As a project manager and team lead, creating psychological safety is an essential part of creating and maintaining high-performing teams.
What is Psychological Safety?
Psychological safety refers to feeling like we have permission to express our thoughts and feelings, even those that may seem unpopular or controversial. It also includes having access to information about others’ actions and decisions. Team members also have opportunities to learn from mistakes made by other employees.
Amy Edmondson, author of The Fearless Organization: Creating Psychological Safety in the Workplace for Learning, Innovation, and Growth, is credited with the term. She defines it as the shared belief that team members can take interpersonal risks without negative repercussions. They have the freedom to ask questions and speak up without negative consequences.
Your Role In Creating Psychological Safety
As a leader, you must create a safe work environment for your team. It impacts quality, morale, and how effective your team can be in successfully delivering projects.
Creating a safe environment has a huge impact on your team‘s performance. But it takes effort. It requires emotional intelligence, bravery, and strong communication skills.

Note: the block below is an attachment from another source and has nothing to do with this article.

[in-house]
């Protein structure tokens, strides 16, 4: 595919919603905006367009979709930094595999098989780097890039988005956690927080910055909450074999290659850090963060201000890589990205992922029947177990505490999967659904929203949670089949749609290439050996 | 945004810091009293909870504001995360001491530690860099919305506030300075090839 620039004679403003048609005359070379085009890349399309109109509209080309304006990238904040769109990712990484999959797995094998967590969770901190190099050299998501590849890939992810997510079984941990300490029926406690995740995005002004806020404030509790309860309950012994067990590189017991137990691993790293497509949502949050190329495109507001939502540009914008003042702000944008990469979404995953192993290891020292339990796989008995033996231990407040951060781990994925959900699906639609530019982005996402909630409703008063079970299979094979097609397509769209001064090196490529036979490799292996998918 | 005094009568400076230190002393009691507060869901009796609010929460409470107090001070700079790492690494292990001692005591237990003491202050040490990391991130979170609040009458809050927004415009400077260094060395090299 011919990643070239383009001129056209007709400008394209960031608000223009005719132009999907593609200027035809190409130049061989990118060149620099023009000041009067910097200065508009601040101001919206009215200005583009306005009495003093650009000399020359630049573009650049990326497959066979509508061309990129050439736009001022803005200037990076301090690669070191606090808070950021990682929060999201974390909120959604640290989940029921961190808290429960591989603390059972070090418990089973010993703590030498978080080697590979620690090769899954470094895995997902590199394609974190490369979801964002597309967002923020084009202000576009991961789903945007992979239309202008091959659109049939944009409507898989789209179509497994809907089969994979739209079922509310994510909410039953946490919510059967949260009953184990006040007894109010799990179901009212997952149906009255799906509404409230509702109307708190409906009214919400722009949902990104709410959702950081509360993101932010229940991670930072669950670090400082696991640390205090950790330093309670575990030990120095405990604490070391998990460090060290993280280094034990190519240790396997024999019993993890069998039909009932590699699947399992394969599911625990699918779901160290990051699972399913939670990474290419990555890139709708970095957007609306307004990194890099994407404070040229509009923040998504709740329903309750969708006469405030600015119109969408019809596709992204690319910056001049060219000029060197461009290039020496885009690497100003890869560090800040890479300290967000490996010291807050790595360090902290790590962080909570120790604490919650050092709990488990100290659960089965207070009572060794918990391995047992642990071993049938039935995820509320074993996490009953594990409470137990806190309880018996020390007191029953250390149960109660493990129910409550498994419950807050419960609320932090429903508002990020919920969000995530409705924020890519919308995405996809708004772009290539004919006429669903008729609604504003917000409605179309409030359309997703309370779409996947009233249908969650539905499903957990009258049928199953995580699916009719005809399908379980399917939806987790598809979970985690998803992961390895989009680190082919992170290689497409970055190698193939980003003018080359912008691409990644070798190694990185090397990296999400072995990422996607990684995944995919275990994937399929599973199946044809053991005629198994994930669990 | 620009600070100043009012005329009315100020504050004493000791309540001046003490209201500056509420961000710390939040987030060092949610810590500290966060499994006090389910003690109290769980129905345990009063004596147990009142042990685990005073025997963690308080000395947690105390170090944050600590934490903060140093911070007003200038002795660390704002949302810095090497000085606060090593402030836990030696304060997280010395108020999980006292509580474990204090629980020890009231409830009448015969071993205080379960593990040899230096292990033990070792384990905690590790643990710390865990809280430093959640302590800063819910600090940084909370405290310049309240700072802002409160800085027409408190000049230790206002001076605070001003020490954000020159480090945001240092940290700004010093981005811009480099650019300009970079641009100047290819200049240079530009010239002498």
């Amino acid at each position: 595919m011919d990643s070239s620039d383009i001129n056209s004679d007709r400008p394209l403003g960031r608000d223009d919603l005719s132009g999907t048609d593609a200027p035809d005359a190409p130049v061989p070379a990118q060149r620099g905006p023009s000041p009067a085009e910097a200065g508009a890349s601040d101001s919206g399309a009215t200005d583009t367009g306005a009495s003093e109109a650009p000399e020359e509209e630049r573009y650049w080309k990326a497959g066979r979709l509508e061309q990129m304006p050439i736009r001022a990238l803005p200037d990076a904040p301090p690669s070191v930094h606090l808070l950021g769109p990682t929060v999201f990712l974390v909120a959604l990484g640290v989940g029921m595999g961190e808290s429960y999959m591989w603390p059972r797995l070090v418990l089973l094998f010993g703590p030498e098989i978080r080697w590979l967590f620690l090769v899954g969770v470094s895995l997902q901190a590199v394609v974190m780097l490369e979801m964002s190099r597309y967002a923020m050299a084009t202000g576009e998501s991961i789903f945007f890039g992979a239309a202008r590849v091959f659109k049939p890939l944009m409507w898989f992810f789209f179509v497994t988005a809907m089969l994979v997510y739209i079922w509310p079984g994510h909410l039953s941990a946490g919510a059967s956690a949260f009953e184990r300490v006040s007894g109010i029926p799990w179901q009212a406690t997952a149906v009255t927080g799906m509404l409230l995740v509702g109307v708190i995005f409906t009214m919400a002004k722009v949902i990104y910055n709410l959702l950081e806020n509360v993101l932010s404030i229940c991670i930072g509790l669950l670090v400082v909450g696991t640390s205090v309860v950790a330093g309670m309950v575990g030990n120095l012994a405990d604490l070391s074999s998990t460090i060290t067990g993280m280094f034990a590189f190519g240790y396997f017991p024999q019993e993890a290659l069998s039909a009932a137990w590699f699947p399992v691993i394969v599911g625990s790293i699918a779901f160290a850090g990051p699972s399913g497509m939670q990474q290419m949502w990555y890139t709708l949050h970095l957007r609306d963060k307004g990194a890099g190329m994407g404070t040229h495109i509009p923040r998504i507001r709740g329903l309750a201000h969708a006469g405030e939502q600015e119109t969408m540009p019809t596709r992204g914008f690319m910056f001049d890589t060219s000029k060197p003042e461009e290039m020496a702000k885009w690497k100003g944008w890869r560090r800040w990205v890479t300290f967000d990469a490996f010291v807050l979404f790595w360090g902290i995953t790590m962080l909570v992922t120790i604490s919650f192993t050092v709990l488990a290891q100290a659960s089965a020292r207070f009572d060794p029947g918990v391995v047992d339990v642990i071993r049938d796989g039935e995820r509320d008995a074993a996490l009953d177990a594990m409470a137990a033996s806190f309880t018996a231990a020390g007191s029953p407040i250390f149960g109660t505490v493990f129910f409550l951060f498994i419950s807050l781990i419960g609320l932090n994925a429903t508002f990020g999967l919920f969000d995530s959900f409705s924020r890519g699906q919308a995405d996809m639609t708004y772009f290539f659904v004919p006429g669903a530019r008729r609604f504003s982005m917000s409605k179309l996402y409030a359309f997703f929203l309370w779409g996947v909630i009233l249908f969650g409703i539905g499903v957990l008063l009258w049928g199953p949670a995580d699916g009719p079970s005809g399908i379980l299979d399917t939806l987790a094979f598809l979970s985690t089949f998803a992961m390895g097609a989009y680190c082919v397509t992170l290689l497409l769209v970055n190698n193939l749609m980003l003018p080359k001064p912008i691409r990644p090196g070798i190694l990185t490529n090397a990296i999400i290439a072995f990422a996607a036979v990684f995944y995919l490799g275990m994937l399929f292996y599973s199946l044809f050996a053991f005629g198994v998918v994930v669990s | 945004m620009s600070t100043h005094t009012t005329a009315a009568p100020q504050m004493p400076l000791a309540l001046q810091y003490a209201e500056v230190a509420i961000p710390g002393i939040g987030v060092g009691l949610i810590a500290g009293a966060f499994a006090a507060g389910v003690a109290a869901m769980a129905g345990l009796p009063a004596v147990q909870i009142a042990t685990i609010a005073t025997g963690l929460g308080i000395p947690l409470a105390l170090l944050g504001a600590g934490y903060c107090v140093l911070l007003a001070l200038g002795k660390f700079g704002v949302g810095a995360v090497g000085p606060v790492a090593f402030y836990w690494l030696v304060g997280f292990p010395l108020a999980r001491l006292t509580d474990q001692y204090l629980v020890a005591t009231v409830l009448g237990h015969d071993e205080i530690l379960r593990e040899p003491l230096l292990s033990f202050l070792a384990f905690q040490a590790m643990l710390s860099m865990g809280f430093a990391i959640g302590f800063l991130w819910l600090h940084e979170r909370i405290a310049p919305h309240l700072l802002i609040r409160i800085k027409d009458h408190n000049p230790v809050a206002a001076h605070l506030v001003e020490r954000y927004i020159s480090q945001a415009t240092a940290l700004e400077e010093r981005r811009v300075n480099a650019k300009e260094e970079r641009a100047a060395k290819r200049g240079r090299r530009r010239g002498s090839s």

A Requirement for High-Performing Teams
Negative consequences for unsafe environments
Team performance can suffer if team members don’t feel safe. There are negative consequences that affect the quality of work.
The negative consequences are that team members’ psychological safety is critical for getting the best work from your team.
Lack of psychological safety leads to:
- Lack of innovation
- Poor decision making
- Low morale
- Increased stress levels
A lack of psychological safety creates anxiety among team members. They don’t know whether they’ll get support from leadership if something goes wrong. This also makes them less likely to speak out against problems because they’re worried about repercussions. For leadership, to get the best from teams, they need to create psychological safety in the workplace.
There’s evidence to back this up. Brain scans show that lack of psychological safety can trigger the same reactions as many other forms of stress.